We walked down Comm Ave past BU.. Past Fenway and right back into the heart of the city. Down onto Newbury Street.. we made our way to The Christian Science Center.. but it was closed. So we made our way into the Prudential Center Tower to see if we could get to the "Top of the Hub" restaurant, the most expensive place to eat in the city. The restaurant was closed, so we took a ride to the 50th floor.. the observation deck. Upon stepping out of the elevator we found out that it was $12 just to look out the windows.. the experience was starting to click in with me.. we asked what the price was upstairs for a certain Bottle of wine and the Caviar Appetizer... the total for just those 2 items tops out at $1,900... and there you have it.. This entire experience summed up in one stop. Out on the streets, a woman is homeless... getting kicked off the side walk for looking "bad." College kids are getting a free canoli.. and at the highest point.. the mecca of the city, you can blow 2 Grand on a bottle of wine and some fish eggs... The poor get poorer.. the rich get richer.. and that word Dignity.. is a farce and/or forgotten. I suddenly hate the city more now then ever before and my only wish is to go home.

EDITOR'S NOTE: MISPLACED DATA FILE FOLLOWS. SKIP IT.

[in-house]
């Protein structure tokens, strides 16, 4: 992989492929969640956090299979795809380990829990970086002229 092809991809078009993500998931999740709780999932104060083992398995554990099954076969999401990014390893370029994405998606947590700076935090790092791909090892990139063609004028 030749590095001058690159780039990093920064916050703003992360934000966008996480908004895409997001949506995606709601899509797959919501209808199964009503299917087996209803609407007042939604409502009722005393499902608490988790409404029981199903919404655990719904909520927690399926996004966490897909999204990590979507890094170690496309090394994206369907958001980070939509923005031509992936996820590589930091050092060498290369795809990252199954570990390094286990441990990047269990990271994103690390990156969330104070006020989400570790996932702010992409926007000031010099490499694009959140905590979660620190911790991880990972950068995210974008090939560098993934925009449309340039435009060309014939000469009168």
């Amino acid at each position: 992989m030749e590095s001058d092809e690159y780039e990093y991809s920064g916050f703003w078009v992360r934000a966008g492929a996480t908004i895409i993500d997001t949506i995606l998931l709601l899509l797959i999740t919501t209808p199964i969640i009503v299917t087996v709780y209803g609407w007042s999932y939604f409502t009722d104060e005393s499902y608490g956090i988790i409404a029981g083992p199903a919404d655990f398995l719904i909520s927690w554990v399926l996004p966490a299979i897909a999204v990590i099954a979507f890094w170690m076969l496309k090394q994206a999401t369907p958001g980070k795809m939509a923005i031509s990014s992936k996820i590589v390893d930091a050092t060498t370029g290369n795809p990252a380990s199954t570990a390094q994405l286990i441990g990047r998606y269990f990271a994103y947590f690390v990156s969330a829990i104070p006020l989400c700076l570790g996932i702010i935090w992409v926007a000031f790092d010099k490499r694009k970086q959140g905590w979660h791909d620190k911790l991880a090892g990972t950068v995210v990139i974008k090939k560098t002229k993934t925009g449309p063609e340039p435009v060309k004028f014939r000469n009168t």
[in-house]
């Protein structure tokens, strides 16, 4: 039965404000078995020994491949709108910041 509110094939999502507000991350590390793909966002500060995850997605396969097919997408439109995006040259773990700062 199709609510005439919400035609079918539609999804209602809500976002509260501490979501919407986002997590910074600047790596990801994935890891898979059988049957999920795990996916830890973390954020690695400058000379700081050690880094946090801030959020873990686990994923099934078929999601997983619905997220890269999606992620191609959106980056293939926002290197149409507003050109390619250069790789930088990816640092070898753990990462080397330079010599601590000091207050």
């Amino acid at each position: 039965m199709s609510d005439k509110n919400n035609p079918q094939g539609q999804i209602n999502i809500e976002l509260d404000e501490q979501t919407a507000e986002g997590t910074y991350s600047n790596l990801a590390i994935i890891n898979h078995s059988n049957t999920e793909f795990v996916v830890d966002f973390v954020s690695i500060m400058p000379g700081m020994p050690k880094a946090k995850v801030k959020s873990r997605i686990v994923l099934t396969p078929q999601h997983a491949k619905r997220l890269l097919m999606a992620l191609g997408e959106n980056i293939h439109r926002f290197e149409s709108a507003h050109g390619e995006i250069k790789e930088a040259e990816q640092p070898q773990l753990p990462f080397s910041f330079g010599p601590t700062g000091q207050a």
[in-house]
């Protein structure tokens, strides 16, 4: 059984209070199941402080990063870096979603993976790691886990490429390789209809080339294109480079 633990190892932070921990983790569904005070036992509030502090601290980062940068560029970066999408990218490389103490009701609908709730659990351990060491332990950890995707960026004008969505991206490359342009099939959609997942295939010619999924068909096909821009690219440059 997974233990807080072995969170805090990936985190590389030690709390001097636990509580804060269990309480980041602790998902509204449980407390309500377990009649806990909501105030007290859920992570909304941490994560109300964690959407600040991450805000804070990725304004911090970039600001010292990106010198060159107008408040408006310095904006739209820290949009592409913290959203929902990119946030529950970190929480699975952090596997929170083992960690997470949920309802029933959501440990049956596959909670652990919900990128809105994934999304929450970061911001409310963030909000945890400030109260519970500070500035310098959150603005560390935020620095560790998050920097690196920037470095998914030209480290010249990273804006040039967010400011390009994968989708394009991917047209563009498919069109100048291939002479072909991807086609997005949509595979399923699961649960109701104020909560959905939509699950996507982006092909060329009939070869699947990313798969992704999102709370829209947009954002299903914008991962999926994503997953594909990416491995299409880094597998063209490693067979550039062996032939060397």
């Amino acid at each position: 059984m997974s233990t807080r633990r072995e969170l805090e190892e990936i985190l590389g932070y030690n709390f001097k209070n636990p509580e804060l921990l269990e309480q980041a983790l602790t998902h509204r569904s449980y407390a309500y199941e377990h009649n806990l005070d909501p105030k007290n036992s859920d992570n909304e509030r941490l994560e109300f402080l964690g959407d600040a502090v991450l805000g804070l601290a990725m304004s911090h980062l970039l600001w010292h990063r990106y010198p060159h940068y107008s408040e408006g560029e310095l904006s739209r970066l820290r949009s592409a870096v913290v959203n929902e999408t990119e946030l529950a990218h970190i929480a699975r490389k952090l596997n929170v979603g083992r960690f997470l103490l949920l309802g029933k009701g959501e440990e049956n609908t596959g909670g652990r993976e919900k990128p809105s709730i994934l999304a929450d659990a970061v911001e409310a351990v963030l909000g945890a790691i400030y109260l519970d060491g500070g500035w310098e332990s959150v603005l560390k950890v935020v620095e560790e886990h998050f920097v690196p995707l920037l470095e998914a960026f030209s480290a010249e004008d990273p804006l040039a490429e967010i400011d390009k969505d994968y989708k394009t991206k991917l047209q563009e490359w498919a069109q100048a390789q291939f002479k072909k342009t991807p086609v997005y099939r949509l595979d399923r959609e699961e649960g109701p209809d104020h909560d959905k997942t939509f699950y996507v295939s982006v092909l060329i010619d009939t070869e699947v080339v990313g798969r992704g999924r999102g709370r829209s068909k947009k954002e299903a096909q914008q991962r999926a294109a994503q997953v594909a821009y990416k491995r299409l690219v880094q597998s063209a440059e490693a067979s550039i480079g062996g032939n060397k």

We went to the Boston Public Library... but it was closed. I picked up a heart handband from a trash barrel and put it on my head in honor of Valentines Day. We walked into Cheers and got a few match books. Then across the common, past Make Way for Ducklings, past the ice rink and up into a burial ground. Here we ran into some classmates, also paying patriotic tribute to Mr. John Hancock.




From here... it was back to South Station where we met up with our class. We all got in a circle while the Professor laid out a spread of food on the ground. She gave us freedom to attack... and boy did it. I was starving.. having survived my own personal challenge of not eating or drinking munch. I put kit kats on plain bagels and munched down. So yummy for some odd reason. From here.. all groups gave their 10 minute presentations. For ours.. we asked the class that if anyone had any money left of the $2.. to take it out. We gave them 4 options. 1.) Do Nothing 2.) Give someone in the class a huge 3.) Give someone in the class your money, or some of your money. 4.) Give a hug and money. The class did their thing.. even welcoming a stranger into the circle whom I gave a dollar I received to. We then spent our time talking about this idea of dignity and why some folks gave their money back to those whom gave it to them. The money, representing something they worked very hard for and to keep through the last 24 hours.. so willing to give it away... receive it.. or not.. We talked about the idea of capitalism and how it is ruining this idea of dignity and denying humans of their basic needs. How the rich are getting richer and are uninterested in helping us unless it benefits themselves.. and how the poor.. and suffering more now then ever.

Mission accomplished... the experience was eye opening for me and in some cases life changing. A hug means more to me now then ever and so does simply saying hello.

Friday, February 19, 2010

The Boston Experience - Part 2

Continued From Part 1